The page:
A mum whose son died of a brain tumour says she is “plagued” by the thought of other children being left “stranded” while waiting for treatment.
Nine-year-old Dougal Morrison, from Aberdeen, died from grade four giloblastoma last January, just four weeks after being diagnosed.
Due to the norovirus outbreak that winter, the young Dons supporter had to wait for treatment which could have prolonged his life.
His mum, Jill Roberts, has now voiced fears that other families might be similarly affected due to the coronavirus crisis placing extreme demand on the nation’s hospitals.
Ms Roberts said: “During this pandemic, I’m plagued by the number of families now being told treatment is delayed as we were last year due to norovirus.
“This meant that by the time Dougal was clear of this, he was too weak and too far past the deadline to receive radiotherapy.
“His tumours had doubled in size in those two vital weeks.
“This would not have saved him but would have allowed us to be together for a little while longer.
“During this pandemic, I need to do something to help those stranded children and their families.”
NHS Grampian has appealed for people with concerns about their health not to be put off seeking help immediately, so that they can be treated as soon as possible.
A spokeswoman said: “Managing and responding to the current pandemic is the top priority for the NHS.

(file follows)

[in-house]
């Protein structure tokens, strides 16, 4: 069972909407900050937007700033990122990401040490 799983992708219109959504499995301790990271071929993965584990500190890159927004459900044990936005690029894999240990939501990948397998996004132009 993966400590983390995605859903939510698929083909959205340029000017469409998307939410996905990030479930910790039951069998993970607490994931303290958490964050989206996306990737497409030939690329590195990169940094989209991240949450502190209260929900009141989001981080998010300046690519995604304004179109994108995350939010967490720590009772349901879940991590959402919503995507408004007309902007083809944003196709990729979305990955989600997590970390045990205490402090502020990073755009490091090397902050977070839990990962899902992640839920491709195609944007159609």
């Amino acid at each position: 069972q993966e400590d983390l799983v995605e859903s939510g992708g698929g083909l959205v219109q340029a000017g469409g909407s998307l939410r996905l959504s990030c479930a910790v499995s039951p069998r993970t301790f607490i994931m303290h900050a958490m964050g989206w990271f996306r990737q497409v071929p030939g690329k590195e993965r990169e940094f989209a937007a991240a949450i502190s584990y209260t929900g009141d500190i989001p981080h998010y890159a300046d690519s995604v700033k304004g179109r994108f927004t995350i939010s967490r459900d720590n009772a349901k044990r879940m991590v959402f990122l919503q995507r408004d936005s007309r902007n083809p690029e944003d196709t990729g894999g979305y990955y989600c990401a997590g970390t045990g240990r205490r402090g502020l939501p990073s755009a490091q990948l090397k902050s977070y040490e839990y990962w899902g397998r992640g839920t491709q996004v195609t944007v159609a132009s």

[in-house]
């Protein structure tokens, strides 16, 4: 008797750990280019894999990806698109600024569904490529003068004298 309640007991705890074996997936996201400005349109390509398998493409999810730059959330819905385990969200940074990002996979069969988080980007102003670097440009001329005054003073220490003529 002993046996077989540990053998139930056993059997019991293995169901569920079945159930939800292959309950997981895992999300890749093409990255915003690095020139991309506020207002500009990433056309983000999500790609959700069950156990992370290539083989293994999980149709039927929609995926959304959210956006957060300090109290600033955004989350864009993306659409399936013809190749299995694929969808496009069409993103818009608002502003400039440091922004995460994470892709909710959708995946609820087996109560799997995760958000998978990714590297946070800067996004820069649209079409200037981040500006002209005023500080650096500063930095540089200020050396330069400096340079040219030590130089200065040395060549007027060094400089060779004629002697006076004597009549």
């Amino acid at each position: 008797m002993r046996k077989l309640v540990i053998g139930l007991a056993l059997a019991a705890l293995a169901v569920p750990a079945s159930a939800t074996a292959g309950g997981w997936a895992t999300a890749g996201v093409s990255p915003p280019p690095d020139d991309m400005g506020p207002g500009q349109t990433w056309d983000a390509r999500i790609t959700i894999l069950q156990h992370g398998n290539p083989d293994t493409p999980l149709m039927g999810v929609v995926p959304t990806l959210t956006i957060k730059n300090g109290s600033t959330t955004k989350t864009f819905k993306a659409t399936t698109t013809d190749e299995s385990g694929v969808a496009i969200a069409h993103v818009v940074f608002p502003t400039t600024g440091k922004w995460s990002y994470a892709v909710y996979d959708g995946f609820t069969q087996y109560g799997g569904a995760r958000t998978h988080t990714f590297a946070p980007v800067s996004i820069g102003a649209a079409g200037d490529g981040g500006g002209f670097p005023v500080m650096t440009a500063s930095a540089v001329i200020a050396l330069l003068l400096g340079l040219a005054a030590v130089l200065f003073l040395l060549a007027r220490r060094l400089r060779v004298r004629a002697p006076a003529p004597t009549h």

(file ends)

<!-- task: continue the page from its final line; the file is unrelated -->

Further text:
“However, we are absolutely still open to provide non-Covid-19 care.
“Anyone with concerns about their health should still contact their GP or NHS 24 out of hours to seek advice.
“Our emergency departments are open to provide emergency care and patients are grouped into Covid or non-Covid pathways to minimise the risk.”
Ms Roberts is now teaming up with her daughter, Jess Morrison, to raise money for the Brain Tumour Charity in memory of Dougal.
The cash will go towards researching a cure for the condition responsible for the popular schoolboy’s death.
The mum will undertake a series of challenges, completing each one 26 times.
They include things like adorning herself with 26 different face paint designs, performing 26 karaoke “humiliations”, circling their block on roller blades 26 times and learning how to pull off 26 cartwheels.
The pair will provide video and photo evidence of each challenge.
Geraldine Pipping, the charity’s director of fundraising, said: “Brain tumours are the biggest cancer killer of the under-40s and, unlike other cancers, survival rates have not improved over the last 40 years.
“We are leading the way in changing this and truly fighting brain tumours on all fronts through our work.
“We receive no government funding and rely 100% on voluntary donations, so it’s only through the efforts of people like Jill and Jess that we can change these shocking statistics.
“No family should have to face such a devastating loss.”
To support the fundraiser, visit www.justgiving.com/fundraising/jills-26-challenge